All polymers contemplated by this invention have a tendency to block in storage in pellet form but not all present significant handling difficulties or have poor flow properties. Poor flow properties are indicated by a low "stick temperature", which is determined in a standardized test developed by E. I. du Pont de Nemours and Company and described below. This test measures the tendency of polymer pellets to flow after holdup for a fixed time at a fixed temperature and pressure. The EVA copolymers of interest in the practice of the present invention have a stick temperature of at most about 40° C., while the other polymers of interest have a stick temperature of less than about 60° C. Polymers having stick temperatures above those temperatures do not usually have a tendency to block under normal handling and storage conditions. Various techniques have been proposed to improve the flow properties of EVA copolymer pellets and to reduce their tendency to block, especially, coating the pellets with various materials such as clay, talc, or powdered polyethylene. See, for example, U.S. Pat. No. 3,528,841 to Donaldson et al. These methods are effective in varying degrees but have a shortcoming in that they do not always completely eliminate agglomeration of the pellets, which may occur before the coating is applied; and, further, the coating may not remain indefinitely attached to a pellet but may be lost in part in normal handling.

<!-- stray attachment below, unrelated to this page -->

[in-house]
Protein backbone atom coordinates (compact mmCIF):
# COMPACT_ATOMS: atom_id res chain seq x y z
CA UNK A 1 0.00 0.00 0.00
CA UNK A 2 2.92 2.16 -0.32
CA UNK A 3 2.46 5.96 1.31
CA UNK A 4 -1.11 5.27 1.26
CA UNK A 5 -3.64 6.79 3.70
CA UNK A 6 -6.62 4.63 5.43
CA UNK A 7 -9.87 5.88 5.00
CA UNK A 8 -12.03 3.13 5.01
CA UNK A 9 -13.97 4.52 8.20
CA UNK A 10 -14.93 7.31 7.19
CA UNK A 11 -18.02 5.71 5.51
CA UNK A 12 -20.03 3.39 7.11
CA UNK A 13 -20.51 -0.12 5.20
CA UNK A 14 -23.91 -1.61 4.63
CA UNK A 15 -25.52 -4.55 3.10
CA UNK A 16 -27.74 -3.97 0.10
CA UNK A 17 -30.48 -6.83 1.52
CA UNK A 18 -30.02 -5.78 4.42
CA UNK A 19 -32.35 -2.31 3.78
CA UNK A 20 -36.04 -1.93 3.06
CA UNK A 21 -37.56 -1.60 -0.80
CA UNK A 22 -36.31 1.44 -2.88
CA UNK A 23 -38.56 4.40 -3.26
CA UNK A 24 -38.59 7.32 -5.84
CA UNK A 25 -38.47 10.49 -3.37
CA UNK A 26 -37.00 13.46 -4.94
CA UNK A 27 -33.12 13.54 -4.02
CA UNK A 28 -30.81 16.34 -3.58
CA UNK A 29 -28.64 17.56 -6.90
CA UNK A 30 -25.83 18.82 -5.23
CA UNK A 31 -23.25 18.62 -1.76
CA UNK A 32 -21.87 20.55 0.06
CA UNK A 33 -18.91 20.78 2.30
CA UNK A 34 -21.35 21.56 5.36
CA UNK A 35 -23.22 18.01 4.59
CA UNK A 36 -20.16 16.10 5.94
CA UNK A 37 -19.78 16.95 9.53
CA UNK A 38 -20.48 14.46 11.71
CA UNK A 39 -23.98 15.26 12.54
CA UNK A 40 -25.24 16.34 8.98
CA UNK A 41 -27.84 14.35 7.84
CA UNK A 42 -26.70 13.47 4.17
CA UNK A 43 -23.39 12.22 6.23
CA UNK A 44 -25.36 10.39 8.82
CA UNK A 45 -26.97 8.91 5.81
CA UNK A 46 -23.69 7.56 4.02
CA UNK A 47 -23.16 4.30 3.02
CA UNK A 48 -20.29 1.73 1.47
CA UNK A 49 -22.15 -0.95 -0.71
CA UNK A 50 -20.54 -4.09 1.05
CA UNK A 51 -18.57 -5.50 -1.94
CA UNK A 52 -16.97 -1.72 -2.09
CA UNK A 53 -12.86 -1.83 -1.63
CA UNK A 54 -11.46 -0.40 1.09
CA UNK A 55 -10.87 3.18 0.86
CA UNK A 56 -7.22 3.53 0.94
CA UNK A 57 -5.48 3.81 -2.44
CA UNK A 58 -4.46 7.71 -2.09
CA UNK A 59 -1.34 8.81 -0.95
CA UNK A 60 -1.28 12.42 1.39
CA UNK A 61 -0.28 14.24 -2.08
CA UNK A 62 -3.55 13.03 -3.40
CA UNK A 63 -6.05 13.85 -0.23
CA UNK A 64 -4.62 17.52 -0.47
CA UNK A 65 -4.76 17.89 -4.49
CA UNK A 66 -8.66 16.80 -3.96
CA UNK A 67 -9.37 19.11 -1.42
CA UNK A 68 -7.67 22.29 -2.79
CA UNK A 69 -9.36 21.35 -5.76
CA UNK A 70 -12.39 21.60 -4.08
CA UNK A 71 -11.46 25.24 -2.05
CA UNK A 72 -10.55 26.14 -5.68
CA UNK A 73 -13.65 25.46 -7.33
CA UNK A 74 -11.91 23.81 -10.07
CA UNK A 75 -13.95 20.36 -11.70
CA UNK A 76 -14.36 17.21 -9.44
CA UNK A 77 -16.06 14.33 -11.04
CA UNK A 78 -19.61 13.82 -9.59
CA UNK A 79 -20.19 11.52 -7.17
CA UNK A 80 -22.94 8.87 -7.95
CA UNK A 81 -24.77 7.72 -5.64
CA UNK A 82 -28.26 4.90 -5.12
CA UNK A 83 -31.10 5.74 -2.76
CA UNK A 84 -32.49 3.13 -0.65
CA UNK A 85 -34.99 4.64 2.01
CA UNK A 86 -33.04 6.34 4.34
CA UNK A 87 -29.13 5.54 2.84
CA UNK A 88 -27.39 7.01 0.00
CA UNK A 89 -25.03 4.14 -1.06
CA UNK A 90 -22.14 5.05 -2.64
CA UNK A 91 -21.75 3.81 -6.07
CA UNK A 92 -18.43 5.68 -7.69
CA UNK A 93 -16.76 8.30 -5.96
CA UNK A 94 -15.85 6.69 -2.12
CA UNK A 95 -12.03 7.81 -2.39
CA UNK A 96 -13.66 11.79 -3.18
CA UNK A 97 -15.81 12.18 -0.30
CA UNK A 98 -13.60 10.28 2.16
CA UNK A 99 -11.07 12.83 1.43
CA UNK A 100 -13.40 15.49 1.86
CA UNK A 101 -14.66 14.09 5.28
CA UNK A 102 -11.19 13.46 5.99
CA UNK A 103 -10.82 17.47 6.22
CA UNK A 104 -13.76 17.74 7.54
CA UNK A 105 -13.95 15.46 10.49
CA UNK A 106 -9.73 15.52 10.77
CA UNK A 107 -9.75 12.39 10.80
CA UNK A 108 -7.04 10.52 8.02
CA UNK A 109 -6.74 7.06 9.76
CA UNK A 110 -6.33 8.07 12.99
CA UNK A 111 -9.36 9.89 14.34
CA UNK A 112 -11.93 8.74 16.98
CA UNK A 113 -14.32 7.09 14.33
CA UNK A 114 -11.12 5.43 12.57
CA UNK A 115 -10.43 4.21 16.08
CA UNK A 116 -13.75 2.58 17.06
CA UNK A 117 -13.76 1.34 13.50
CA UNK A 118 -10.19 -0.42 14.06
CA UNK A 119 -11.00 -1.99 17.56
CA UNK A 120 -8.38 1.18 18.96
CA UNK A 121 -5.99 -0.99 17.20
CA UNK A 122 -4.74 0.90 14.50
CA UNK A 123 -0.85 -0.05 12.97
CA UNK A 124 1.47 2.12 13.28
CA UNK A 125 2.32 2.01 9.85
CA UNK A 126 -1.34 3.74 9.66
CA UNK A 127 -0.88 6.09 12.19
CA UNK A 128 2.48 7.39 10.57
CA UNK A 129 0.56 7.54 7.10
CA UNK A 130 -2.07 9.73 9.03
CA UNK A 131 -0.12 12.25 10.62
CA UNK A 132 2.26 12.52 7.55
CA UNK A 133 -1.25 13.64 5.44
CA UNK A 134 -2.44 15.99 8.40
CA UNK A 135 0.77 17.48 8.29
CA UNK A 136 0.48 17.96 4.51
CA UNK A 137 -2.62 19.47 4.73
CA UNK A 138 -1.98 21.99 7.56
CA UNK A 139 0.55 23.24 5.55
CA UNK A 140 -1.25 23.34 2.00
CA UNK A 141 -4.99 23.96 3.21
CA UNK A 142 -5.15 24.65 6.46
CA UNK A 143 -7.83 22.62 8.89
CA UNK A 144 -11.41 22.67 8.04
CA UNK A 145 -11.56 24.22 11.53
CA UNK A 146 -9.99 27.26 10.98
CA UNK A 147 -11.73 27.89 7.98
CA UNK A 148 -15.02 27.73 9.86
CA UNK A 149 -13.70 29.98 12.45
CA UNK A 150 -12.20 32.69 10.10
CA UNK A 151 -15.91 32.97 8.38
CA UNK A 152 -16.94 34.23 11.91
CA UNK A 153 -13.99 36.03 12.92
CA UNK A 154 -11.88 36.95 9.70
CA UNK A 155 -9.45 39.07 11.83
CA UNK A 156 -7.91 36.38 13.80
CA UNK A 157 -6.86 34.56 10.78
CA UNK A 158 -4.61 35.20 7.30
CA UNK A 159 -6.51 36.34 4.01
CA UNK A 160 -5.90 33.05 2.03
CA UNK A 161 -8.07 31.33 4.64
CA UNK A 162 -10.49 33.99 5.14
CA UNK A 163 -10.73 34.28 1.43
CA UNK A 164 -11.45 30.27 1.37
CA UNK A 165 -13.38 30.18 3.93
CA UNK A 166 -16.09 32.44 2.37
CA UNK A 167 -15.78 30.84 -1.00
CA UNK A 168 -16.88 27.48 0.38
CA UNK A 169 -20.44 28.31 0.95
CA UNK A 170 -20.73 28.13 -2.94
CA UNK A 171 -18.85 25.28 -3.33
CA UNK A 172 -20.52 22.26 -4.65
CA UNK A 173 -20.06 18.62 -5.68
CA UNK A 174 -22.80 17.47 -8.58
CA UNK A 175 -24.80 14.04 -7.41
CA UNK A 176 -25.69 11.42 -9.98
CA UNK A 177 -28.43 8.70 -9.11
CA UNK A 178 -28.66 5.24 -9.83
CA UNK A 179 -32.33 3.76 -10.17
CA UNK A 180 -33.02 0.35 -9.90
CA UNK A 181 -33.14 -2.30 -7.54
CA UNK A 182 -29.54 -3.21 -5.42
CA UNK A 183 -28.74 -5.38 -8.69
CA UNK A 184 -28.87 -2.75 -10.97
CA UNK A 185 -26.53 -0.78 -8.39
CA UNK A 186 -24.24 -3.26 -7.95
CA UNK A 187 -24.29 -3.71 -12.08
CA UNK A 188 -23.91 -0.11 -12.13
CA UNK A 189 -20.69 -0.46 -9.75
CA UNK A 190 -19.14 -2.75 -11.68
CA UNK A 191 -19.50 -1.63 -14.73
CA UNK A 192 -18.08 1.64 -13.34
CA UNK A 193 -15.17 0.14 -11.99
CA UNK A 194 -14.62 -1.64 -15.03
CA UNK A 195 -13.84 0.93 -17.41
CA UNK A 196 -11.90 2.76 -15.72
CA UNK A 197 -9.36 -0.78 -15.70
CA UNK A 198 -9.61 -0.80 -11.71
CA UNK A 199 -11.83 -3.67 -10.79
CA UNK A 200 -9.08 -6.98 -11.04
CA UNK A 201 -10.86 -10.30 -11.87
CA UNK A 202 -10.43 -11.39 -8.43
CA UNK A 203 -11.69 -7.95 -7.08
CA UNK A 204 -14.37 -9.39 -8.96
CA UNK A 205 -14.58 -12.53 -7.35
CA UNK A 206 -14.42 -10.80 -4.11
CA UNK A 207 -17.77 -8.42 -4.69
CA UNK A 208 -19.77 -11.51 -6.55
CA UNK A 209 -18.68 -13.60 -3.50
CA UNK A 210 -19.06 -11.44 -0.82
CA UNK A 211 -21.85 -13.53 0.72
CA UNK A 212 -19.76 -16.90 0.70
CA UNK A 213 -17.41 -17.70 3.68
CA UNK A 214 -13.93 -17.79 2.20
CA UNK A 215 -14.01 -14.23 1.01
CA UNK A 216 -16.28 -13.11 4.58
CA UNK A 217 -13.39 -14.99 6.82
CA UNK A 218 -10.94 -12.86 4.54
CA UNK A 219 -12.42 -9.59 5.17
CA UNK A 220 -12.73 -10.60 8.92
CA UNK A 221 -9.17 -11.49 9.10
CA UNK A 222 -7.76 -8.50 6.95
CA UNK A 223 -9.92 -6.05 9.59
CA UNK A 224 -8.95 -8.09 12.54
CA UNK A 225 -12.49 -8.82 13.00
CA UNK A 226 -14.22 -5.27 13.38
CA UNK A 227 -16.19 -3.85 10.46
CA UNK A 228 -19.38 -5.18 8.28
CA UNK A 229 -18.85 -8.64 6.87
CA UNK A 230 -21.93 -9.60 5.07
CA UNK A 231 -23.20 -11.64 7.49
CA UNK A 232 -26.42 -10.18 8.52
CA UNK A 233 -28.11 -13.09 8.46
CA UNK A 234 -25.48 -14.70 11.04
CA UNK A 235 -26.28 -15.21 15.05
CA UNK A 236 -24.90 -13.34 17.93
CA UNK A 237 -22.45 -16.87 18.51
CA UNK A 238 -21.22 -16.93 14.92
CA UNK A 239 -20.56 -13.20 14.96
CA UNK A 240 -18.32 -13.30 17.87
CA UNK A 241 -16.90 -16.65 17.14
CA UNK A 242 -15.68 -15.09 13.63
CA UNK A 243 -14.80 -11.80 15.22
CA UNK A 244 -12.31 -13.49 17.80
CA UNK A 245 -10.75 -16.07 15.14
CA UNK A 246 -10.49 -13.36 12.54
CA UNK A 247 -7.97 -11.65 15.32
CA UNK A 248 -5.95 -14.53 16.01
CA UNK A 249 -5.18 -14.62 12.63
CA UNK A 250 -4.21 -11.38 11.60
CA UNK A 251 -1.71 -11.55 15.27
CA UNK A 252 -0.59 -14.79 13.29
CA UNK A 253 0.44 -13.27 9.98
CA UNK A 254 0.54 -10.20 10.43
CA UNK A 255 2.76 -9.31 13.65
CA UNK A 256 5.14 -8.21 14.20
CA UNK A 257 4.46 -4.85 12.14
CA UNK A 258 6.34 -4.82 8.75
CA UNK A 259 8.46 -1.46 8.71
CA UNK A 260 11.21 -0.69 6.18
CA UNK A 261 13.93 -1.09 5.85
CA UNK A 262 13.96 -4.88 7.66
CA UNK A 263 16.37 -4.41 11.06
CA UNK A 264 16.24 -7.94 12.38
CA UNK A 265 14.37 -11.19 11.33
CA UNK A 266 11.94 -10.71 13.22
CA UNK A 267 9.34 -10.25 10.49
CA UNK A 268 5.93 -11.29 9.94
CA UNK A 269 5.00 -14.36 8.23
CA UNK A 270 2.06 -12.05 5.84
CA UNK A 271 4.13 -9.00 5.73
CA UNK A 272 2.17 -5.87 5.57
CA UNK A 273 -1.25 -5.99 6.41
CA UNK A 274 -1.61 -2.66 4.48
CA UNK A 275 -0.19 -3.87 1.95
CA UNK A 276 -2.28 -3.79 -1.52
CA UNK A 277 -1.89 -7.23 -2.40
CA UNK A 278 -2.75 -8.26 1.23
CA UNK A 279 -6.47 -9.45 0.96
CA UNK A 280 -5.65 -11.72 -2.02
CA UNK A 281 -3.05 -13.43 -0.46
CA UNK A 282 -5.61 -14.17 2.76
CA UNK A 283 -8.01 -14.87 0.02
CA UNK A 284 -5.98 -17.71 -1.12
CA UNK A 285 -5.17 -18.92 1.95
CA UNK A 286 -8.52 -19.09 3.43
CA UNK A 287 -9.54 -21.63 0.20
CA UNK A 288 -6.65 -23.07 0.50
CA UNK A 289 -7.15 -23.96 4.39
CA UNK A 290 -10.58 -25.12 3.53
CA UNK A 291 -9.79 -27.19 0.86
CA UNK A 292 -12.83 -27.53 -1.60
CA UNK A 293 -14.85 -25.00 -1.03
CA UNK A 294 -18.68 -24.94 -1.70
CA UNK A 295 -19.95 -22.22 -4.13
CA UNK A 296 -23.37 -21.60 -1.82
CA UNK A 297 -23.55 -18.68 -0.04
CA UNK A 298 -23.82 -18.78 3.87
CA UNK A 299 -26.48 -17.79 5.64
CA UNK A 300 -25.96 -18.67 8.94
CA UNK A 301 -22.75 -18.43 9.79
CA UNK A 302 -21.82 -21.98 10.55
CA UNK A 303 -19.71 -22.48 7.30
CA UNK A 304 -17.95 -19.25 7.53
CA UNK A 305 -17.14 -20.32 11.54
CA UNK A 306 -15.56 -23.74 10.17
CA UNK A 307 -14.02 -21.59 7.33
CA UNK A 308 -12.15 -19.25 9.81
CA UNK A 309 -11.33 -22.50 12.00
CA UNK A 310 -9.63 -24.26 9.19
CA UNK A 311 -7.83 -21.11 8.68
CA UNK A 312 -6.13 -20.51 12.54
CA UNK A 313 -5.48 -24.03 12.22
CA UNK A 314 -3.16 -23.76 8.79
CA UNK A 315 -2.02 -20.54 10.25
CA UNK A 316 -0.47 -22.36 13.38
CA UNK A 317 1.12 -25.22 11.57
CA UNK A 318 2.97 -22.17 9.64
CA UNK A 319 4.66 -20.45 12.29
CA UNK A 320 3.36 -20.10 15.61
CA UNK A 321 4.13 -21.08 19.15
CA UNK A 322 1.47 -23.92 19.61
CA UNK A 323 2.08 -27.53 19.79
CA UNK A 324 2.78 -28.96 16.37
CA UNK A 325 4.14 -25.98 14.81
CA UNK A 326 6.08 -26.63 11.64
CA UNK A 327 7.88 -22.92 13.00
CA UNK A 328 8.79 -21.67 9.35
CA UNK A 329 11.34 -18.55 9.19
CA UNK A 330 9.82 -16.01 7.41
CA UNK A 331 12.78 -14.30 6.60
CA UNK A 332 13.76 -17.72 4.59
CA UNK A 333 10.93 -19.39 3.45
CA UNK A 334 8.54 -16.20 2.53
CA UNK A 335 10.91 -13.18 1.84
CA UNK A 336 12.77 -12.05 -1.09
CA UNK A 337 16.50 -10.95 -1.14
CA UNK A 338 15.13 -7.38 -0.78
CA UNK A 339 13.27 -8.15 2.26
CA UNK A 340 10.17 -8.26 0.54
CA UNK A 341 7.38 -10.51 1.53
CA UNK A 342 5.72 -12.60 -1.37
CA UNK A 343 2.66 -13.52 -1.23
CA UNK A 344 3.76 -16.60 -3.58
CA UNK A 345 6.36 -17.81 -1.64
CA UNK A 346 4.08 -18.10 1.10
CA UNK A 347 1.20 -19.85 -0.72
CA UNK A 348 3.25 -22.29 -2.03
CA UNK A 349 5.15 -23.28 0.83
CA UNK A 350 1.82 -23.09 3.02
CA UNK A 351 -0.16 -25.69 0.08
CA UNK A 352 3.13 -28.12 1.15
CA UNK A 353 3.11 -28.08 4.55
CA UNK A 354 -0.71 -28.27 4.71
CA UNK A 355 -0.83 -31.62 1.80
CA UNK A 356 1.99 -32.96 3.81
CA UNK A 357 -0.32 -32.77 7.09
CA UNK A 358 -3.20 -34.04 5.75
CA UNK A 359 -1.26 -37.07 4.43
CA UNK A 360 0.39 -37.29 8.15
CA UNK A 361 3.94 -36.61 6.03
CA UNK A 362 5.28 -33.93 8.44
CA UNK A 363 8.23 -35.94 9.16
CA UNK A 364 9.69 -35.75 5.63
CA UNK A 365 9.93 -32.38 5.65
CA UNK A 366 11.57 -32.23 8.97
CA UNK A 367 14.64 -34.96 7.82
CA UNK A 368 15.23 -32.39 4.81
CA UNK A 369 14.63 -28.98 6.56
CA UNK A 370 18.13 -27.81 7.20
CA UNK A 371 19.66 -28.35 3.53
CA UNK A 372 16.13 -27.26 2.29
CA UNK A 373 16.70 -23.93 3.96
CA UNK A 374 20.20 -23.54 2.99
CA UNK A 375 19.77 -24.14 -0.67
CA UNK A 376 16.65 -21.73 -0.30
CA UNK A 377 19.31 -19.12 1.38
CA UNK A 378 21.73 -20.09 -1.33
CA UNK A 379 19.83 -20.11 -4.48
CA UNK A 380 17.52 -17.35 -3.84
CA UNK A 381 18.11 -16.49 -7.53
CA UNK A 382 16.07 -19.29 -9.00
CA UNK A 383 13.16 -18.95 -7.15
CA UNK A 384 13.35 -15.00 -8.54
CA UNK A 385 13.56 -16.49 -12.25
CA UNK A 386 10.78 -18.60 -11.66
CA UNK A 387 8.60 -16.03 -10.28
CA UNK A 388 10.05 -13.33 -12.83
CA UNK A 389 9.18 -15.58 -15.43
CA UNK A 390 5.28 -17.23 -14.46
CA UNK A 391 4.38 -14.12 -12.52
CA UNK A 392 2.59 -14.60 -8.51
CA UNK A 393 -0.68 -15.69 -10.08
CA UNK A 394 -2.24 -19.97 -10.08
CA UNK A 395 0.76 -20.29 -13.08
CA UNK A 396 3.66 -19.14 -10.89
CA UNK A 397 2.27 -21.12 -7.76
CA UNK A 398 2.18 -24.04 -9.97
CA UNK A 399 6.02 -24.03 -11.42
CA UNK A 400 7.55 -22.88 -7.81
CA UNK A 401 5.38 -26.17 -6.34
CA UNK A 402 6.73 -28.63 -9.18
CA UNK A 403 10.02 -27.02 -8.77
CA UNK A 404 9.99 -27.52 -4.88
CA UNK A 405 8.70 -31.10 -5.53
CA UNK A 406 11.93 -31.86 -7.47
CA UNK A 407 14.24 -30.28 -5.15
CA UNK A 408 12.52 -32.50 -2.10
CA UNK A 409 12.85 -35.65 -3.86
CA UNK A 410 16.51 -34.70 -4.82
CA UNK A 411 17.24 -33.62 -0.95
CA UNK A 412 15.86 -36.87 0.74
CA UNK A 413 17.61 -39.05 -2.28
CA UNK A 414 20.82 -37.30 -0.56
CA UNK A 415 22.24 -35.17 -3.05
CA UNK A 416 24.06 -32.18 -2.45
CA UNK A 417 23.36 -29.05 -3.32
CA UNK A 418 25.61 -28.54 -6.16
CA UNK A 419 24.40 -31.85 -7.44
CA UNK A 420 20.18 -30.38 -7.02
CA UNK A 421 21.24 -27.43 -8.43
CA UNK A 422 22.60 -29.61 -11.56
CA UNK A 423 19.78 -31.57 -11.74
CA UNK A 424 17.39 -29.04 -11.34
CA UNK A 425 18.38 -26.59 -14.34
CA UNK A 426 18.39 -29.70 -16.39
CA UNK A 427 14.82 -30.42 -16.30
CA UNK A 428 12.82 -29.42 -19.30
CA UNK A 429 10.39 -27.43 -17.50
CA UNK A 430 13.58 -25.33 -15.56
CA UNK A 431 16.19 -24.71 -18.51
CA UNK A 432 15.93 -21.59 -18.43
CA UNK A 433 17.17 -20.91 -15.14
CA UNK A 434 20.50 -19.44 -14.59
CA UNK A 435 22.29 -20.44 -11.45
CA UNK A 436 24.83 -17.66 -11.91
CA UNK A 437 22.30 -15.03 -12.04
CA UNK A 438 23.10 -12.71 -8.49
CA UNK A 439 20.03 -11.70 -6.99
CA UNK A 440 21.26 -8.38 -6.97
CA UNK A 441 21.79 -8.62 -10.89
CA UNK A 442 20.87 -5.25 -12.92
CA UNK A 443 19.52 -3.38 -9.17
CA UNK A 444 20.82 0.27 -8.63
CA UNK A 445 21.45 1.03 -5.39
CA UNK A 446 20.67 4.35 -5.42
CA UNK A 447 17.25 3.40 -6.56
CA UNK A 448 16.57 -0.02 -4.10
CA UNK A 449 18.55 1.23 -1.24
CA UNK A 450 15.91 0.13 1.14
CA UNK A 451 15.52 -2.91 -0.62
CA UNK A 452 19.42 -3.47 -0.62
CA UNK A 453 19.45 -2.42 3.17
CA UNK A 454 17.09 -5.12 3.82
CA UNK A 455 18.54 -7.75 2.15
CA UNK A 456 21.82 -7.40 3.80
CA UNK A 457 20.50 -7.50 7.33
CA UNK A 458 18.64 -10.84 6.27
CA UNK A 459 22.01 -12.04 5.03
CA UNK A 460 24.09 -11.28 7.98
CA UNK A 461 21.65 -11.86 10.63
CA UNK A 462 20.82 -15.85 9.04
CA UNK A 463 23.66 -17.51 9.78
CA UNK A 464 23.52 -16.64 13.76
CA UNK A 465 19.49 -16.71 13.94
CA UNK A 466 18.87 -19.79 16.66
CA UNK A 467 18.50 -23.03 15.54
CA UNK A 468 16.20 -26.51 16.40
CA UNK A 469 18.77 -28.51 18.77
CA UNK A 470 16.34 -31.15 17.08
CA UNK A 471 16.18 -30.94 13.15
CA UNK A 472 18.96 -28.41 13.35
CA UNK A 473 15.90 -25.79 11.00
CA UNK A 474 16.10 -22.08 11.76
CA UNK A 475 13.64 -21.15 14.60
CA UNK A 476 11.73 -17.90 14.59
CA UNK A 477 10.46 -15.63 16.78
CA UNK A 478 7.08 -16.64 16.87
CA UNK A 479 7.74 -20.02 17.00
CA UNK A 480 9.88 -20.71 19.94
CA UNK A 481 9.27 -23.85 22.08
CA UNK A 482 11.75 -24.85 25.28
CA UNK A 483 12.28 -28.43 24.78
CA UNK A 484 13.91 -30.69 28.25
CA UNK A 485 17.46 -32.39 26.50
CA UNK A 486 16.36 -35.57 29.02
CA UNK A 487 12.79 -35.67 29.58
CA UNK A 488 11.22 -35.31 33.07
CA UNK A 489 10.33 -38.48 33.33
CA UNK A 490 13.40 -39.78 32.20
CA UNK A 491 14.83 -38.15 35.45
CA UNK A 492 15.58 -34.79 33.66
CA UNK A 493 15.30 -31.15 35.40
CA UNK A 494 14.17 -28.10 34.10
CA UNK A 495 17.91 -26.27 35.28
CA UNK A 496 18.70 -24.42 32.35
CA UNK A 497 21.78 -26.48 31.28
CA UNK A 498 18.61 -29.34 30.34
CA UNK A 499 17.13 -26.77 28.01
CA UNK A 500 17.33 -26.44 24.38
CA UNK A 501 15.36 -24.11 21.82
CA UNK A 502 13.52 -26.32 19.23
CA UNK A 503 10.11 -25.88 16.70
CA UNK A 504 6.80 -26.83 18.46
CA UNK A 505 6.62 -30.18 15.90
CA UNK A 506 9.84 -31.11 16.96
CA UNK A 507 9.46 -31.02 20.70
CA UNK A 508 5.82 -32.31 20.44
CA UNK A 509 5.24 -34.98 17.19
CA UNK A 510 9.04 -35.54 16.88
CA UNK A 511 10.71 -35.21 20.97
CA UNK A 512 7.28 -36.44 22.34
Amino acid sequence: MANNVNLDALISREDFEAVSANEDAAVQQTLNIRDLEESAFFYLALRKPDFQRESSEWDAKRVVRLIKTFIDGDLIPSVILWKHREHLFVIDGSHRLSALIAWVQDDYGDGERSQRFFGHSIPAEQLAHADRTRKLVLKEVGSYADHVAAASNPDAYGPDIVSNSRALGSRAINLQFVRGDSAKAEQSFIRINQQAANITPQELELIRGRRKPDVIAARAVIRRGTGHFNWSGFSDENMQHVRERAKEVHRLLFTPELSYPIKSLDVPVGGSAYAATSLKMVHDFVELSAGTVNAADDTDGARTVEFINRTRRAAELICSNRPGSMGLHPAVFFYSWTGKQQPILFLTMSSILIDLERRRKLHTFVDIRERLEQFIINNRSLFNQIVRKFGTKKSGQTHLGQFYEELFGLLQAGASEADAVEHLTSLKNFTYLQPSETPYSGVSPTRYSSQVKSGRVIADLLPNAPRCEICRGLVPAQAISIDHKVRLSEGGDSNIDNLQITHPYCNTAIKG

Slip (anti-tack) agents are offered commercially to improve the slip of polymer films and polymer processability. These include, for example, various fatty acid amides, which for the most part have been found to be ineffective or only marginally effective in reducing the tendency of EVA pellets to block but are quite effective in certain polymers of other types.

SUMMARY OF THE INVENTION

It has now been discovered that the blocking tendency of pellets of polymers selected from the group consisting of

(a) copolymers of ethylene with vinyl acetate containing about 18-55 weight percent of vinyl acetate,

(b) terpolymers of ethylene with vinyl acetate and carbon monoxide containing about 20-40 weight percent of vinyl acetate and 3-12 weight percent of carbon monoxide,

(c) copolymers of ethylene with methacrylic acid containing about 6-30 weight percent of methacrylic acid, wherein the carboxyl groups are neutralized with zinc ions to the extent of 0 to about 50%,